The first thing I said to my husband after our first child was born (literally seconds after his birth) was, "Well, know I can never divorce you." My children also humble me daily and remind me that I am the one that needs to repent, change, and do better.

  4. Thanks for putting yourself out there like this. I love Segullah because it reminds me that we are all human and make mistakes while simultaneously motivating me to be a better person. And it also inspires and uplifts! Thank you!

  5. hmmm… I actually kind of like that scene because to me, Mr. Knightley chastises Emma out of love, though it hurts her to hear it. I mean, I can feel that he loves her so much and thinks so highly of her that he takes the risk of causing momentary pain to help her mend a grave error. But I also love how he admits at the end that he feels bad about "lecturing" her and acknowledges her real superiority to him.

    This is my opinion, and maybe you won't agree, but I would far rather have someone who loves me correct me clearly and directly (and privately) than have that person blab about my fault behind my back (perhaps for fear of offending me but needing to let off steam). And let me add more options: I'd rather the person speak up than stew about it, pretend nothing is wrong when it really is, or blame himself when it's really my fault. Those options just mess up the relationship and prevent true communication/understanding. (All of this applies, of course, to real issues and not insignificant, nit-picky things.)

    Yes, my Emma moments do hurt (they don't happen that often) but that hurt is soon soothed by a feeling of esteem and respect because I know the motive for correction was love. And that love in turn motivates me to make the hard necessary changes.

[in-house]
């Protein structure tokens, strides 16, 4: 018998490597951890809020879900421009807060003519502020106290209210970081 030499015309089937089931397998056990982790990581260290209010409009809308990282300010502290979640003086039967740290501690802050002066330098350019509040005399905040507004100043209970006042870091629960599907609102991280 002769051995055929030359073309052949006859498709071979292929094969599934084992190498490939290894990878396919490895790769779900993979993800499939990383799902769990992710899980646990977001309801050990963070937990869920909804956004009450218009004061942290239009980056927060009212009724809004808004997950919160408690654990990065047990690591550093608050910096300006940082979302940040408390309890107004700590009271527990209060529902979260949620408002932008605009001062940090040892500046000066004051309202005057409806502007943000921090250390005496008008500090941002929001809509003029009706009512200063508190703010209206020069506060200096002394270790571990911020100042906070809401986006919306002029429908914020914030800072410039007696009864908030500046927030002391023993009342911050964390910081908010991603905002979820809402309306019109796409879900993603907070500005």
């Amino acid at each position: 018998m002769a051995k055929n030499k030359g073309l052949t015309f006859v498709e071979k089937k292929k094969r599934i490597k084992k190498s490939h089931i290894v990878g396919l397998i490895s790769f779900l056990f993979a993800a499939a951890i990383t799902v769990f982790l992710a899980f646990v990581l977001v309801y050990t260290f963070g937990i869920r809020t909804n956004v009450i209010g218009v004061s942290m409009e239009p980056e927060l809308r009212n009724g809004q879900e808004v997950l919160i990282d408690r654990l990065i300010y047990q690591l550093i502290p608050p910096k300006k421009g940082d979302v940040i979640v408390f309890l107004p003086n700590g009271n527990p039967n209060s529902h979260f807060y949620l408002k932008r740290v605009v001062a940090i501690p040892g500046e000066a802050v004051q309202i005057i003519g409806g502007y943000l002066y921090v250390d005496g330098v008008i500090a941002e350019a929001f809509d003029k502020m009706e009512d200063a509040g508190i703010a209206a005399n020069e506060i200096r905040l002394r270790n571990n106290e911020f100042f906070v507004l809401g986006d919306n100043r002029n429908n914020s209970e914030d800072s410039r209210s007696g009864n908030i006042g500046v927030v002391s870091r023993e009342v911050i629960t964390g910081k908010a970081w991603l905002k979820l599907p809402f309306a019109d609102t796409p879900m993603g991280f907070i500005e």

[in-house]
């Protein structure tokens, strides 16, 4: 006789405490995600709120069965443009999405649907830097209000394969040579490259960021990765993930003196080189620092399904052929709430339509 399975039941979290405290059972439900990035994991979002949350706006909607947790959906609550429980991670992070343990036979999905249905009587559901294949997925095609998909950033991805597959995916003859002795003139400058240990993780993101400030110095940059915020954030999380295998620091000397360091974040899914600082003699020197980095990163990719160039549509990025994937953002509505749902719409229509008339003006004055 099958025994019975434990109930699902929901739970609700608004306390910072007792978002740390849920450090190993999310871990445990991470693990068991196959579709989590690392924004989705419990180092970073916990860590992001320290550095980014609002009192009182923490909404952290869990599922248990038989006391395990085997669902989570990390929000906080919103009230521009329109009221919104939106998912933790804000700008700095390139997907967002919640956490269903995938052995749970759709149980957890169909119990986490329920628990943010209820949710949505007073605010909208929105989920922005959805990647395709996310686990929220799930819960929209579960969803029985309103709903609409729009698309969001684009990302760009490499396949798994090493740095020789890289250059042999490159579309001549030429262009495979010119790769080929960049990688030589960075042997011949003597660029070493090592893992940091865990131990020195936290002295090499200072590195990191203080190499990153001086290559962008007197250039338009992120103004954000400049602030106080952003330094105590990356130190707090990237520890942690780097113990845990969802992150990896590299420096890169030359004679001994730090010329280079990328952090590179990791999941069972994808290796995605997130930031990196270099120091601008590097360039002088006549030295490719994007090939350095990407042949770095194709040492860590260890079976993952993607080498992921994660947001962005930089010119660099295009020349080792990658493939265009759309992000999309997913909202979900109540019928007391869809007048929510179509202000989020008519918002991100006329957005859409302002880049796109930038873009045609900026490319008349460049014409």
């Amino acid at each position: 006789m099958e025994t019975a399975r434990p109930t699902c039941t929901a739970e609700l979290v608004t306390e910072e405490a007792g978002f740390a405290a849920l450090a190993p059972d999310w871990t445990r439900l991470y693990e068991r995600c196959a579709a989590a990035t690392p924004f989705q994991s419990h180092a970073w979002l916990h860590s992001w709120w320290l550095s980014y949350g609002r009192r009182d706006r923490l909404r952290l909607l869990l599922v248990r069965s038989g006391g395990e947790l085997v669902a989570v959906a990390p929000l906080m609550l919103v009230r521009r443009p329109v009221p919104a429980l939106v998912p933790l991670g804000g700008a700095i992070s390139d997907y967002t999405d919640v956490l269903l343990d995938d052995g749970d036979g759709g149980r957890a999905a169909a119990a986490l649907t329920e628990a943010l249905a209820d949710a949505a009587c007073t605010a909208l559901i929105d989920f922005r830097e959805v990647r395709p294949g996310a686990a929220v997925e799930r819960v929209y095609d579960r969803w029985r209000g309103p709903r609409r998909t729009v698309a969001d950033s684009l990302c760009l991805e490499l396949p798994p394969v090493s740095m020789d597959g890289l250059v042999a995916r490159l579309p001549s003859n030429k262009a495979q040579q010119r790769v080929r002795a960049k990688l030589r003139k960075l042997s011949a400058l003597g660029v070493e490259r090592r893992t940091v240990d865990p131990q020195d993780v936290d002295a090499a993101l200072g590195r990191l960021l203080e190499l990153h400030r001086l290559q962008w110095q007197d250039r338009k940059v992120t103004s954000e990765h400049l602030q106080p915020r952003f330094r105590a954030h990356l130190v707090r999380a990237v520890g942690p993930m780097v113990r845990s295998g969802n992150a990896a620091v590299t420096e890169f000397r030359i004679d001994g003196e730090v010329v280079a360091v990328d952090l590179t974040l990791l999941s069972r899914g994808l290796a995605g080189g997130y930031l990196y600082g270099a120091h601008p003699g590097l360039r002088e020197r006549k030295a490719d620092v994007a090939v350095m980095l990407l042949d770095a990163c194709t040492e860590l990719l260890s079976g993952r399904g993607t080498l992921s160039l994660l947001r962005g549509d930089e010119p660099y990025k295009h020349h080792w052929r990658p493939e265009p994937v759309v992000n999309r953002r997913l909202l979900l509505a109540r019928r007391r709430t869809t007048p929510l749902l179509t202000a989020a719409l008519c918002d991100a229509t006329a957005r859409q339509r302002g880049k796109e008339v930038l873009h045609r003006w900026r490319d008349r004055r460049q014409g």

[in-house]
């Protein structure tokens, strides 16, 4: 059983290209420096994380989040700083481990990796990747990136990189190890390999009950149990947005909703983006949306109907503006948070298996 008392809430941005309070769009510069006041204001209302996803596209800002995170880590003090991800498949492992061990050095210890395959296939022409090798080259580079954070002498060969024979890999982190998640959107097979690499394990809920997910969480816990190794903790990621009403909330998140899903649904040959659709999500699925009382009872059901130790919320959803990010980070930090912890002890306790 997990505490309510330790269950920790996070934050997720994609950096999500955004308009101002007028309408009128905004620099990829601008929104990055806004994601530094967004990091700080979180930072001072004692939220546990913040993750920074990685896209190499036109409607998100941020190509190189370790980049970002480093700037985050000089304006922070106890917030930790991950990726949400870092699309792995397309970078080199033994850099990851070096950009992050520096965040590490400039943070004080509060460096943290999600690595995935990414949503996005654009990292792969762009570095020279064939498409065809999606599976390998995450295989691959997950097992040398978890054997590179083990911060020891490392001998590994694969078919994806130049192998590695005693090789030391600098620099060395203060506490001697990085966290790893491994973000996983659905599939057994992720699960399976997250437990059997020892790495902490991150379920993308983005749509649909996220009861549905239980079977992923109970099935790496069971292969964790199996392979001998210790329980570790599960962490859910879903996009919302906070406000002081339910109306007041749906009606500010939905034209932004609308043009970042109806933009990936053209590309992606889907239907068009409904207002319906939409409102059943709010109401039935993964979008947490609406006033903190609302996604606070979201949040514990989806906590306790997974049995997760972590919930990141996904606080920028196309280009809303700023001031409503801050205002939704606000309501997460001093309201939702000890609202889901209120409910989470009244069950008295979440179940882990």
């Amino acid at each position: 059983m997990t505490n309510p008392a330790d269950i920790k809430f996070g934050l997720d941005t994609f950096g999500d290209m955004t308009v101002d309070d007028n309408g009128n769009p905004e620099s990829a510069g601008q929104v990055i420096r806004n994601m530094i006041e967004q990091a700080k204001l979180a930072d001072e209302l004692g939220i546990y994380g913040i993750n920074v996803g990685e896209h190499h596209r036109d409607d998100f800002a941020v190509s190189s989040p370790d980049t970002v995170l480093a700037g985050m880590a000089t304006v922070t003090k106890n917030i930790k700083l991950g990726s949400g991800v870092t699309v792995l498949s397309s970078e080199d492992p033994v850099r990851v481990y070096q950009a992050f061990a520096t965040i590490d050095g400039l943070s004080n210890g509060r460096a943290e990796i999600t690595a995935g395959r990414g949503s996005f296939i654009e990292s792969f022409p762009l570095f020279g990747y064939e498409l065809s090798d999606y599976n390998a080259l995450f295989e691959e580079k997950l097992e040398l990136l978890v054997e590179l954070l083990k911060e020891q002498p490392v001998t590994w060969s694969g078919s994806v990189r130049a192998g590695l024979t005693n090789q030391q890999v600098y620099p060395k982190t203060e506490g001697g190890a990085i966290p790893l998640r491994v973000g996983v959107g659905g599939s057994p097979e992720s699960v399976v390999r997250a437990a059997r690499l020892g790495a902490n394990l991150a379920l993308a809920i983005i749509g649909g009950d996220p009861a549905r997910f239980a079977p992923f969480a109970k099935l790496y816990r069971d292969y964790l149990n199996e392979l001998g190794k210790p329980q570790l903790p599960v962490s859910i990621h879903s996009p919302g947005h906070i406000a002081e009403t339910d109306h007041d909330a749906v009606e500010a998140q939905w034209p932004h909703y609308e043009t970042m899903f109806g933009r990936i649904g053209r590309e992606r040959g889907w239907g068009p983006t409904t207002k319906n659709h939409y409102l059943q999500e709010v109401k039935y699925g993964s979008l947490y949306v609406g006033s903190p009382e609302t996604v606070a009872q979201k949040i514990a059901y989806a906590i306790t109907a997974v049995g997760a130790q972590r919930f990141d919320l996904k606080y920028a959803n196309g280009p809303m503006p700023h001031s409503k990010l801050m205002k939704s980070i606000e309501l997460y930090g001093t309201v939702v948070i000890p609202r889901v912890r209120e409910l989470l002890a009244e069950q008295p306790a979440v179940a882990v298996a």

6. I think all too frequently, I jump over step 4 and go straight to step 5. It could be because my husband takes me to task more often than I think necessary, but I should probably reflect a little more about the things he feels like he needs to bring up. He probably is on to something, even if it isn't always quite the something he thinks it is.

  7. Thanks for your comments everyone!
    Margaret, thanks for adding the other perspective that I missed when I wrote the post. I also love this scene for the reasons you mentioned but didn't have time to express the thoughts as eloquently as you have. Now that you've done that for me (thanks!) I would add that it's a beautiful scene because it's an expression of Matthew 18:15 and D & C 121:43, in which the Lord explains how He expects us to handle ourselves when we find reason to correct others.

  8. Loved this list of reactions to being reprimanded. Oh, pride! How it makes the perfecting thing more painful!

    I've never thought of Greenland, just somewhere else. But it passes and I remember love.

    It's good to know I'm not the only one stumbling.